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strings to reduce fret noise

Discussion in 'Strings [BG]' started by yor123, Aug 4, 2001.

  1. yor123


    Mar 29, 2001
    New Orleans
    I read through about 50 threads and am more confused than ever. Seems that everybody likes just about every string ever made. Go figure. I realize that string preference is highly subjective. However, I'll ask this anyway. I play a MIA Jazz. Still have the factory strings (.45-.110 niti round wounds, Superbass strings I beleive) I can not stand the harsh sound. I find myself turning down the tone pot more and more. I use a Sansamp DI, EQ the bass up and cut all the presence. I guess I am aiming for a warm sound but not muted. Unfortunalely, cranking down that tone pot is like throwing a blanket over the amp, (15 inch scorpion driver in a TKO 80 cabinet) Reading thru the posts, I've decided that flatwounds may help. I am leaning to the TI jazz flats. Or, I am wondering if the Elixir strings wouldn't eliminate the metal on metal sound that my current strings give. Maybe the gore-tex coating would dampen the fret/finger noise. It's not the right hand that creates the noise, I play very lightly, almost petting the strings. It is the left hand .

    Any comments?
  2. rickbass

    rickbass Supporting Member

    yor - my advice is to take it to a tech at music store if you aren't comfortable with adjusting your action.

    They can tell you if all it needs are some adjustments like the truss rod/bridge, if the neck isn't straight, or, if the frets need some work.

    If all those check out okay, it's time to adjust the bass player's technique.

    Having a bass on which you can't use any type of strings is simply unacceptable, IMO. You shouldn't have to limit your choices.
  3. steinbergerxp2

    steinbergerxp2 Guest

    Jul 11, 2001
    I might suggest ground-roundwound strings; less highs but still plenty of attack. GHS Brite Flats are a nice choice; about $28 delivered by www.juststrings.com . These are not the most common, but I have used G-RW for years.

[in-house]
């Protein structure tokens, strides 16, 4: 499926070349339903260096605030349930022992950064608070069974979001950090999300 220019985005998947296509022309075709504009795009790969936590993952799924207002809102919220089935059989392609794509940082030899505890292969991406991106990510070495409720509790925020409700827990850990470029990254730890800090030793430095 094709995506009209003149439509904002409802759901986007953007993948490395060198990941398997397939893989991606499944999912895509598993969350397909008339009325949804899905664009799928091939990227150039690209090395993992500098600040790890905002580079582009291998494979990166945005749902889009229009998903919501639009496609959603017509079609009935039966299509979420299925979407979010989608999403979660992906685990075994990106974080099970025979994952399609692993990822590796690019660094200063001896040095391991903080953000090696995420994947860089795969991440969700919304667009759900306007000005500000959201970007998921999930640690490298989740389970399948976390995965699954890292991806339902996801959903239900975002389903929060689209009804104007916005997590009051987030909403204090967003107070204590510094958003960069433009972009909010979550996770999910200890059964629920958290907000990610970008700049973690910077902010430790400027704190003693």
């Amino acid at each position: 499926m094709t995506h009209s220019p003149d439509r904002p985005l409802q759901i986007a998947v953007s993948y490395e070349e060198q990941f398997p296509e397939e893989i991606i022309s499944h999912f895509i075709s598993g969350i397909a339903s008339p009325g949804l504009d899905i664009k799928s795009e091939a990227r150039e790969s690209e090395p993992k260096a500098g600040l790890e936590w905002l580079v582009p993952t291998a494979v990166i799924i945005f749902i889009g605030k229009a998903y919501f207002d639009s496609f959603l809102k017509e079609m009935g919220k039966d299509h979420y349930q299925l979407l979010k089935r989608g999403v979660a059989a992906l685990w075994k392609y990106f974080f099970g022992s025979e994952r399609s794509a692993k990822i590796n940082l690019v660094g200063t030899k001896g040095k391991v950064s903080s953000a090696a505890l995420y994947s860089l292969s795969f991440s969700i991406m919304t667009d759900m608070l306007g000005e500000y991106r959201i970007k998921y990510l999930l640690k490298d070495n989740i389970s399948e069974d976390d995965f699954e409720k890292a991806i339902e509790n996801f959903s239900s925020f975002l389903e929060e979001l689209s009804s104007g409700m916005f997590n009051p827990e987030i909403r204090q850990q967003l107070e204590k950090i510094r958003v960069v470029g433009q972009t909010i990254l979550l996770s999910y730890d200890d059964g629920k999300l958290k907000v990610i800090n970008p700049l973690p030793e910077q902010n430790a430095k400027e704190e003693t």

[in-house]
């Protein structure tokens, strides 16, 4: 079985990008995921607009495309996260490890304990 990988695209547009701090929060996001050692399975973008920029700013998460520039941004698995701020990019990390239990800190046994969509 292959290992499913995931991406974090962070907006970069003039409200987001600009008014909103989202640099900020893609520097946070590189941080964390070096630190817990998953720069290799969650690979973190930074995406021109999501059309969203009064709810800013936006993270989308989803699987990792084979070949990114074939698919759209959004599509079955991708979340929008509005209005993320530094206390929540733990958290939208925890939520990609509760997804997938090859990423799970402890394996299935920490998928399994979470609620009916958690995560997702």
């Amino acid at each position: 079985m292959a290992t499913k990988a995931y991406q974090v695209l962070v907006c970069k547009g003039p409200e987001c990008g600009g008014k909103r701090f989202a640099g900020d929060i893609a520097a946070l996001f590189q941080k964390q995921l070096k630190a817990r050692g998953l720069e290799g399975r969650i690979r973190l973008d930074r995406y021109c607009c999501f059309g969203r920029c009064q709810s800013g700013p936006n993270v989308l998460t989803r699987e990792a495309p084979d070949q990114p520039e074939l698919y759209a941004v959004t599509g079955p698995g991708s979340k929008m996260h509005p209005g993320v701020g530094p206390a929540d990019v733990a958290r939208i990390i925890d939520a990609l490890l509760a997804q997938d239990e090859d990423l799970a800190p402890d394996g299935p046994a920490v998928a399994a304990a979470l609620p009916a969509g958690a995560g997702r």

I used to use DR HighBeams on my P-Bass; I found them to be a lot "smoother" than the original Fender strings. They now make more models in DR than they used to; they are very subtle strings and responsive to how you play.

    The TI Jazz Flats have very low tension; you might not like them, particularly if you ever tune down. They are a fine string, but they are a very extreme case. I would suggest trying something "in the middle" like a G-RW or "pressure wound" instead of full flats right off.
  4. yor123


    Mar 29, 2001
    New Orleans
    Thanks for the advice. I ordered Fender 9050m stainless steel flats. Seems like they are somewhat popular in this forum and they were not too expensive. I will try the GHS Brite flats next if these don't solve my problem. I ruled out the TI Jazz flats because of the low tension. I just hate the fret buzzin' and string bangin' you get with low tension strings . Hopefully the Fender 9050m flats will have higher tension than the TI Jazz flats.

  5. steinbergerxp2

    steinbergerxp2 Guest

    Jul 11, 2001
    The Fender's are a pretty "classic" flatwound. You may find that they take a fair amount of pressure and you might want to adjust your truss rod/lower your action to get them closer to the frets.

    They willl sound great as you practice by yourself. The real trick is whether you can hear them in a band practice; without the mids and highs they tend to get lost and you have a hard time hearing yourself. However, if you have enough amp and a heavy enough PA they sound great; it just takes lots of horsepower to make them "seem" loud because all you are amplifying is really "bass".

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